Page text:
Long before being named All-American, long before helping Pacific Lutheran University win the national championship, Kaaren Hatlen doubted her ability to play.
The year was 2010, and the Woodinville native was a freshman pitching in her first collegiate game.
"I went out to the mound," she recalled. "My coach told me she would put me in a position where I would be successful. So she put me in when we were ahead by a ton of runs. Well, I walked the first batter. I walked the second batter. And then I made a throwing error (on a ground ball) to load the bases."
PLU’s manager, Erin Van Nostrand, called timeout and went to the mound. She asked Hatlen if she was okay. The young lady responded that she was fine, that things were under control.
"So then I hit the next batter and then walked another batter," Hatlen said. "I was like freaking out on the mound. I was like ‘I can’t do this!’ So my coach takes me out of the game ... You know it’s bad when even the umpire remarks to one of your coaches that you looked nervous."
But much has changed since then. Over the next four years, Hatlen blossomed and flourished as a player, student and person. She was named a first team All-American in 2012, and twice was named Academic All-American. She also served as a key member of PLU’s 2012 National Championship squad.
To top it off, the recent graduate has been named one of nine finalists for the NCAA Woman of the Year Award. The award is based on athletic, academic and community service accomplishments. The winner will be announced this October.
"Kaaren is a natural for the award," former PLU sports Information Director Nick Dawson said. "She was one of the greatest hitters in Pacific Lutheran history. She was extremely involved in the PLU community. When we had need for a student athlete to work in some kind of community setting or help do some promotional things for PLU athletics, Kaaren was the pretty much the first person we thought of every time. She represented the PLU family and community extremely well."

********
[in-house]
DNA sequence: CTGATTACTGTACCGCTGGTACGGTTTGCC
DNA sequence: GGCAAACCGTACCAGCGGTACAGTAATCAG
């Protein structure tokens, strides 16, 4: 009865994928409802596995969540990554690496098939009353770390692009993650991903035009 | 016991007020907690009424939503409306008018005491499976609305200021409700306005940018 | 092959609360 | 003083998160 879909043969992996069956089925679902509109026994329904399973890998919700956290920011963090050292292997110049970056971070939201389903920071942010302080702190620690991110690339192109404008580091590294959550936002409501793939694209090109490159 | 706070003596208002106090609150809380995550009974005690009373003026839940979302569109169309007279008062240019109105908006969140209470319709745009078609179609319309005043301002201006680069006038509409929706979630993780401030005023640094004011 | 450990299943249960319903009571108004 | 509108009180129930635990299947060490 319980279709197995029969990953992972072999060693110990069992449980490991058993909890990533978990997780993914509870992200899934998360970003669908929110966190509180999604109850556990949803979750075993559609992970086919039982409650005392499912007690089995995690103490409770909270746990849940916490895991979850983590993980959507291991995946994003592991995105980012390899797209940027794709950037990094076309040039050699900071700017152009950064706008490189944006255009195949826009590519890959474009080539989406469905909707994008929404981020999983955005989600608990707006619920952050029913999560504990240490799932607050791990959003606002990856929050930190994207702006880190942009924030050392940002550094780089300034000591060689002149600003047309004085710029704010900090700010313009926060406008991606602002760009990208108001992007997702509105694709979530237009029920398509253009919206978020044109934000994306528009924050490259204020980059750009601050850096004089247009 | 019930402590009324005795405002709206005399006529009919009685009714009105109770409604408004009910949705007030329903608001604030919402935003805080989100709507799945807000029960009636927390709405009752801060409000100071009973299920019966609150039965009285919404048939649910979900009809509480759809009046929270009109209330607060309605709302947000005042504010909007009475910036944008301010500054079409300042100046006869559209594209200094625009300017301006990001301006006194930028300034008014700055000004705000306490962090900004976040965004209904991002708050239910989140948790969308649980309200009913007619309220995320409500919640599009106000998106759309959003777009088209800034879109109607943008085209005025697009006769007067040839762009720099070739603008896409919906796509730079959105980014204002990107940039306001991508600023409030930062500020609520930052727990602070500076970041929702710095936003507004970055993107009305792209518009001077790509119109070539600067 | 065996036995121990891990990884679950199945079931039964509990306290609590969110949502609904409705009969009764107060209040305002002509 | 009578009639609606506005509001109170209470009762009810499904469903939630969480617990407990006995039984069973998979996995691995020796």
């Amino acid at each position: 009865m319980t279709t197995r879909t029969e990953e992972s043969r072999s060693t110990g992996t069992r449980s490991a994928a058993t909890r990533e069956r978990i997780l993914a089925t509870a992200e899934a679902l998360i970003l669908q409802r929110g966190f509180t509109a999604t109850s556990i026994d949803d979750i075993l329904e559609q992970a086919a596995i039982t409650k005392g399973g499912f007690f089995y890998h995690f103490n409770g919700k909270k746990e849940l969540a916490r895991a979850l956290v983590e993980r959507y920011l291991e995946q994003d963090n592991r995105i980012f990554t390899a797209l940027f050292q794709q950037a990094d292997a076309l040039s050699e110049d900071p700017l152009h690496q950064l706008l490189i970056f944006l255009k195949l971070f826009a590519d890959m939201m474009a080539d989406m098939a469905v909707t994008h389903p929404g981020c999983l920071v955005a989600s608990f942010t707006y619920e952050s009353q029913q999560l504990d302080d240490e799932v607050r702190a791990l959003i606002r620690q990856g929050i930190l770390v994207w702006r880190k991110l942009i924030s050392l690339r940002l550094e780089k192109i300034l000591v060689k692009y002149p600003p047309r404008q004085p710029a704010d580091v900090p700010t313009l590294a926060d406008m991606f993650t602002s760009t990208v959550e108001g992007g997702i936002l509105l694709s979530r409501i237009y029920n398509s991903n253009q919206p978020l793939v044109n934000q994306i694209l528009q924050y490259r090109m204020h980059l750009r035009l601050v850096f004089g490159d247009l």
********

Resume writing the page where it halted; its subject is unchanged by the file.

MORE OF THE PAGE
This fall, Hatlen is in Chicago working as a teacher with underprivileged kids.
"She is absolutely comfortable at dealing with anybody at any social level, at any age level, and she’s very comfortable in her own skin," Dawson said. "She’s worked softball camps and clinics and works very well with the kids. And then interacting with university presidents and members of the board of regents, Kaaren is comfortable with those folks as well."
In regards to being a finalist for the award, Hatlen said: "Honestly, I’m shocked. I did not expect that at all... Knowing the company I’m in is truly an honor."
But when did she overcome her doubts as a pitcher? Hatlen described going against powerhouse Linfield — a team notorious for being a home run wrecking crew.
"My junior year we went down and beat Linfield," she said. "They were our conference rivals. It was the first time we had ever beaten them on their turf. I had never had a moment where I felt I could pitch at the college level and be successful.
"I held them to two solo homers, and we were down 2-0 heading into the final inning. Our coach said, ‘Okay guys, Kaaren has done everything she can do as a pitcher. She has kept them off the bases. It’s up to the bats to come alive.’"
Pacific Lutheran scored 3 in the top of the 7th, then Hatlen came back out and finished off Linfield for the victory.
"That moment of coming into myself as a pitcher and running off the field," she said. "My teammates gave me a hug and my coaches gave me a hug. My coach told me ‘I’m the most proud of you of any other player,’ because she knew how much I had overcome confidence-wise to keep going at it. Just that moment, it all came together in that game. It was really cool."